DEAR EDITOR, last week the Acting Prime Minister received a petition from a representative of the local Civil Society Organisations (CSOs) which called for the re-introduction of a raft of anti-corruption legislation earlier withdrawn from Parliament by the Prime Minister.
Responding to the petition at the entrance to the Prime Minister’s Office, the Acting Prime Minister said the anti-corruption bill is with Cabinet and as soon as it is finalised, it will go to Parliament to be re-introduced at the upcoming sitting in October.
Quoting an article in the Solomon Star which referred to the handing over of the petition, the Secretary of the Development Services Exchange (DSE)-the Umbrella body of the CSOs in Solomon Islands, Jennifer Wate, said:
“Solomon Islands is crippled by corruption.”
“Corruption affects the hardworking God-fearing men, women, young people and children of Solomon Islands every single day and we will no longer remain idle while schools and hospitals are overflowing with students and patients and essential supplies remain inadequate and infrastructures deteriorate.
“Corruption is an enemy to development and we would like to remind the Members of Parliament are accountable to the citizens of this nation which is growing in numbers.
“We demand that Members of Parliament who were elected to represent the people in the highest decision-making body in the land to represent our best interest to pass the bill without any further delay.
“Your wise decision on this matter will be remembered at the polling booth in the next general elections and in other general elections.”
One must really hope that the long delayed anti-corruption laws will be approved by Parliament when they are re-introduced and the various provisions will have the ‘teeth’ to do what is clearly needed, but the fight against corruption will not be cheap and, as I see it, some reforms of the state will be needed regardless of the anti-corruption measures aimed at stopping corruption.
I have in mind, for one, the need for much better oversight and auditing of the money MPs receive annually to be spent on constituency projects and development.
The success of recent JANUS operations has, no doubt, also created the view that there are some in the top echelons of government that are not providing the right examples of honesty and leadership by having alleged corruption charges brought against them.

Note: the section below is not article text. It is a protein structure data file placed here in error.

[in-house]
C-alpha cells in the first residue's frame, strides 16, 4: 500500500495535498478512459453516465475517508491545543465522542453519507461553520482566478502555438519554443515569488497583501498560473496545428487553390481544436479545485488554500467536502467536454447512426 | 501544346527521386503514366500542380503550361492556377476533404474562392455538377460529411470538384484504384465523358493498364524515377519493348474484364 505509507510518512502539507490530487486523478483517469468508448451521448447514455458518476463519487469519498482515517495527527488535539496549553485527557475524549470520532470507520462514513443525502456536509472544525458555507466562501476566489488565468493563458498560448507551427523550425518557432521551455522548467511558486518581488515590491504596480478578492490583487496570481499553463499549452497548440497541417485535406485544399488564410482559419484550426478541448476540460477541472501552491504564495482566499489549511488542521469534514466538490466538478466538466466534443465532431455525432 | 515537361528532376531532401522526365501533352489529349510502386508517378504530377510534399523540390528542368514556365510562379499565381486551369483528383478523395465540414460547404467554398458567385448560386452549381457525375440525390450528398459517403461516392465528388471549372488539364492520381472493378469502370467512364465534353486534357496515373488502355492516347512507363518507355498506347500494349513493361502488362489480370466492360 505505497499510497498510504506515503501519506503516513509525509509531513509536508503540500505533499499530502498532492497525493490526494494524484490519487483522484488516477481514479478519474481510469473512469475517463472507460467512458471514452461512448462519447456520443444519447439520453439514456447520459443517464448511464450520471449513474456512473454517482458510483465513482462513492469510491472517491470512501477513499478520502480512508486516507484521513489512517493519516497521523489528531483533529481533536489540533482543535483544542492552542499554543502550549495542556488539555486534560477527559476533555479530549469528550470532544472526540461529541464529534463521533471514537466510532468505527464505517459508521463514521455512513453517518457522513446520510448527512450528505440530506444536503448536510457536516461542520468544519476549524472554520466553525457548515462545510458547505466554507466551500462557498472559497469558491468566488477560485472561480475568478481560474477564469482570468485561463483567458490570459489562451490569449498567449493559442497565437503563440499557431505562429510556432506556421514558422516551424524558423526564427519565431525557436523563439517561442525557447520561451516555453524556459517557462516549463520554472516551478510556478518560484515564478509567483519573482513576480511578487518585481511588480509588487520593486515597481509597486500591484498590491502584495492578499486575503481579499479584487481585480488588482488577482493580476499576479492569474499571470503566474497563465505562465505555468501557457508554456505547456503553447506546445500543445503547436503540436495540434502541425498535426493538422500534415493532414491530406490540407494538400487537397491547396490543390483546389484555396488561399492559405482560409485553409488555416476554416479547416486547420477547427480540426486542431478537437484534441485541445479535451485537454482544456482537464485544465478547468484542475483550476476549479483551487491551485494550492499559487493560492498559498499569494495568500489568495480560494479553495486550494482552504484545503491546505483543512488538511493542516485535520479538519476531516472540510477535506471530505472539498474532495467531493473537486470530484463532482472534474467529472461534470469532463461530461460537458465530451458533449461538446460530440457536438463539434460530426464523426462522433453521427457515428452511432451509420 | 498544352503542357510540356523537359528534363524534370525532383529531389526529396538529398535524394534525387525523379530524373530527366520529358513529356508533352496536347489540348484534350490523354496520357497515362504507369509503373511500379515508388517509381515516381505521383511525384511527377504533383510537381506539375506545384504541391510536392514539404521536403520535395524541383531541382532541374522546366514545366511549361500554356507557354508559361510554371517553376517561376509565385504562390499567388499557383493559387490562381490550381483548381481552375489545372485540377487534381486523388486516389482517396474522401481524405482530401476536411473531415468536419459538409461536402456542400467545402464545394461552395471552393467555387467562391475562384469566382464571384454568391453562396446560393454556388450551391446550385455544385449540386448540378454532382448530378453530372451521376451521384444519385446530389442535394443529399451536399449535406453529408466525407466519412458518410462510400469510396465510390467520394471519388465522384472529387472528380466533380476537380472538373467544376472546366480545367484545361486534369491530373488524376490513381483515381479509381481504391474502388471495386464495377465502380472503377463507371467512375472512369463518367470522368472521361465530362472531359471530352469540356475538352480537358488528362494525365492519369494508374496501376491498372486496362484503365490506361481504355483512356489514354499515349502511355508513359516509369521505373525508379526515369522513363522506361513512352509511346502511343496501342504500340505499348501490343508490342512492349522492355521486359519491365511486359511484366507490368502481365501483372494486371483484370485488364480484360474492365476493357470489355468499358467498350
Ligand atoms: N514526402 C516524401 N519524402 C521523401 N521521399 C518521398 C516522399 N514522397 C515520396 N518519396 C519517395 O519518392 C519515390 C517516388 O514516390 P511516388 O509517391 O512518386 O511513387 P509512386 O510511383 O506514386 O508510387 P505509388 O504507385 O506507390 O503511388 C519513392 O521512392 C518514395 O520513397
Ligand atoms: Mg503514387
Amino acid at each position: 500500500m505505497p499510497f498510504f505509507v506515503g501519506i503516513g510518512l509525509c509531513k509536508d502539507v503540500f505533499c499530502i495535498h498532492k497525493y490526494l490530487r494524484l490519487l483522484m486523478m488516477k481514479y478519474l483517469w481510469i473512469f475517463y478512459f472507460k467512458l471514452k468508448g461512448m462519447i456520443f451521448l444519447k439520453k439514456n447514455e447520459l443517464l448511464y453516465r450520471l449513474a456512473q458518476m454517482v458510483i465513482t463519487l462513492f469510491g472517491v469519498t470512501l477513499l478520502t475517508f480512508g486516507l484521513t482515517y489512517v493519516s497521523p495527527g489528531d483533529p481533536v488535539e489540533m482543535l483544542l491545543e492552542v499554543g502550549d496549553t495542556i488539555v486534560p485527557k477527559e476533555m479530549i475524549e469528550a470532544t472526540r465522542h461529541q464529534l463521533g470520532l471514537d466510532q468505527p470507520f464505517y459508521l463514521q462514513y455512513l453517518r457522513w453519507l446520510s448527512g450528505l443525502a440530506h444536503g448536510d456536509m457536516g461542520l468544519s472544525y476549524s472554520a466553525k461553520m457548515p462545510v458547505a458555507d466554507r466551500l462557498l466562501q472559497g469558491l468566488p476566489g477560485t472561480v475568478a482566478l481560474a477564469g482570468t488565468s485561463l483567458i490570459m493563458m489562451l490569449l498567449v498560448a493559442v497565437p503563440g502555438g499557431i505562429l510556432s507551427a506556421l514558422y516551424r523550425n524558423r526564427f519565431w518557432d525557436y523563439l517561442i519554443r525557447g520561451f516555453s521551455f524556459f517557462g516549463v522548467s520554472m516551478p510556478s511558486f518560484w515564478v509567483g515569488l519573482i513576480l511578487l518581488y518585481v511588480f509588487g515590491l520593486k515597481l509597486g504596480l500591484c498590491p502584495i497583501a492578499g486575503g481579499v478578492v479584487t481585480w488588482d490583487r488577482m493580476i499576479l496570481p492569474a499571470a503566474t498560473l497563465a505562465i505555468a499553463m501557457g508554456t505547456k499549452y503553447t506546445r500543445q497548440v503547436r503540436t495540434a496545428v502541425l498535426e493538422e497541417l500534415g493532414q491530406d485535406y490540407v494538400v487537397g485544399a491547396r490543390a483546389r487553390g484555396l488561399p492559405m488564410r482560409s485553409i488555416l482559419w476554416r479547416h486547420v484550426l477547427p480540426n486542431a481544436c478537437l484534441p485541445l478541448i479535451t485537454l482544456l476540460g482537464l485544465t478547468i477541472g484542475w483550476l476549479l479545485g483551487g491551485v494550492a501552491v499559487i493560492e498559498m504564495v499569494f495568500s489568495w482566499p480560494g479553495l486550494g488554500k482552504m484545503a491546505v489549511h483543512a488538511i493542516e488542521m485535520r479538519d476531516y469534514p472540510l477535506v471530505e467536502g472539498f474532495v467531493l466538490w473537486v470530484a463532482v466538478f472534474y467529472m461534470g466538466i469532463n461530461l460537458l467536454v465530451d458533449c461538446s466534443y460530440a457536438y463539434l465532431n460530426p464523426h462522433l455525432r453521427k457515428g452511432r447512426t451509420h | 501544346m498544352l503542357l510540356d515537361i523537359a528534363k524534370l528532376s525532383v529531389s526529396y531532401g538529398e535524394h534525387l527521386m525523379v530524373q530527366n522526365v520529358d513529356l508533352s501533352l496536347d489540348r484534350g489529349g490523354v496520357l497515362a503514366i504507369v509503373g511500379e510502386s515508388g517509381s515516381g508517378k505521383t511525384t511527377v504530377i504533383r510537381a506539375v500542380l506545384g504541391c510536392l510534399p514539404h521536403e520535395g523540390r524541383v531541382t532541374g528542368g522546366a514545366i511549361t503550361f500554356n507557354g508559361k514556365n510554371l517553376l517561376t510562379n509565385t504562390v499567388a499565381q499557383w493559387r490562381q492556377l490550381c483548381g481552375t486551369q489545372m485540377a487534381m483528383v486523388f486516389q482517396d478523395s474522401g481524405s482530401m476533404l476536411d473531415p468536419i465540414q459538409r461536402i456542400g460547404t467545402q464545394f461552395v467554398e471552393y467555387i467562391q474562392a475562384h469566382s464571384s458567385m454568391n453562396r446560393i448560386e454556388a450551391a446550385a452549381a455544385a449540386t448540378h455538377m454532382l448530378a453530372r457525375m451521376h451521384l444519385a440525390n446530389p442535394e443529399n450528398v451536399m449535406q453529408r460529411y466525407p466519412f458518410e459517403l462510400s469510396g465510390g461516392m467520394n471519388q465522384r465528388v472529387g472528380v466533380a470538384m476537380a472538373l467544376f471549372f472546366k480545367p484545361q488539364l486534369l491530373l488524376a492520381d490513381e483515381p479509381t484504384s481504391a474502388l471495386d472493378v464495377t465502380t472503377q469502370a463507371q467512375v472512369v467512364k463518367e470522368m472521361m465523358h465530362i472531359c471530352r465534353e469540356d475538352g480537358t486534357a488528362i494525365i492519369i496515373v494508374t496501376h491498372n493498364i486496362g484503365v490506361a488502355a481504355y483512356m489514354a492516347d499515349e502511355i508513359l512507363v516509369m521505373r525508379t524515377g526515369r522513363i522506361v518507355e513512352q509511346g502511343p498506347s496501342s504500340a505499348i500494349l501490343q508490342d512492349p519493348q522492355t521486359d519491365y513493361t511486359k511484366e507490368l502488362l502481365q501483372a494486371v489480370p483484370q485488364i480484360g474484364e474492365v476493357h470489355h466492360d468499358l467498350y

When the top political leaders or senior public servants of an organisation do not set the right example, either by allegedly having engaged in acts of corruption, or have condoned other such acts on the part of relatives, friends and wantoks, it cannot be reasonably expected that their juniors in public office will behave any differently.
What I have previously written about the need for effective administrative controls to counter corrupt practices needs re-emphasising and, to quote an analysis by Gary Becker, a Nobel Laureate in economics, he wrote in one of his recent Business Week columns:-
“The existence of these controls reflects to a large extent the attitude of the political body towards the problem.
“Generally, the most effective controls are those that exist inside institutions.
“This is the first line of defence. Honest and effective supervisors, good auditing and clear rules on ethical behaviour should be to discourage or discover corrupt activities.
“Good and transparent procedures should make it easier for those offices to exercise their controls.”
The causes or factors that have been commonly cited as promoting corruption in the Solomon Islands have included, certain government spending decisions, regulations and suspect authorisations, a lack of audits, the provision of goods and services, a lack of transparency in several laws, rules and processes, inadequate penalty systems, examples set by the leadership, logging infringements, customary practices and the level of public sector wages, to name but a few examples.
Procurement spending by the government has often been referred to by TSI as needing better oversight and regulation to enhance accountability.
If, ultimately, the passing of the anti-corruption Bills to be brought before Parliament next month leads to the establishment of an Independent Commission Against Corruption (ICAC) in the Solomon Islands then that body must be fully independent from the political establishment, have adequate resources and staffed by fully skilled, competent personnel of the highest integrity.
It goes without saying that the investigators of a local ICAC must be provided with full powers of investigation, arrest and prosecution.
A draft ICAC Bill in neighbouring Papua New Guinea is under fire from an Opposition Group this week because it is claimed that Bill does not provide for the independence of the office and those that would have the responsibility of examining corrupt acts.
When it comes to considerations about culture and alleged corrupt practices, I turn for a response to Peter Larmour who wrote in his published paper ‘Corruption and the Concept of Culture: Evidence from the Pacific Islands.’
“Despite attacks on cultural relativism, and the universalistic doctrines of TI and the international community, ideas about culture still seem useful in understanding how people recognise and respond to what is judged to be corrupt behaviour.
“These reflections on culture do not deny the ethical basis of judgments about corruption. Rather, they show how ethical meanings develop and change, how people give different weight to different factors in weighing up what is the right thing to do, and to how they may displace onto others the ethical load of doing business.
“Anti-corruption practices need to adapt to this more nuanced picture of how different people decide to behave.”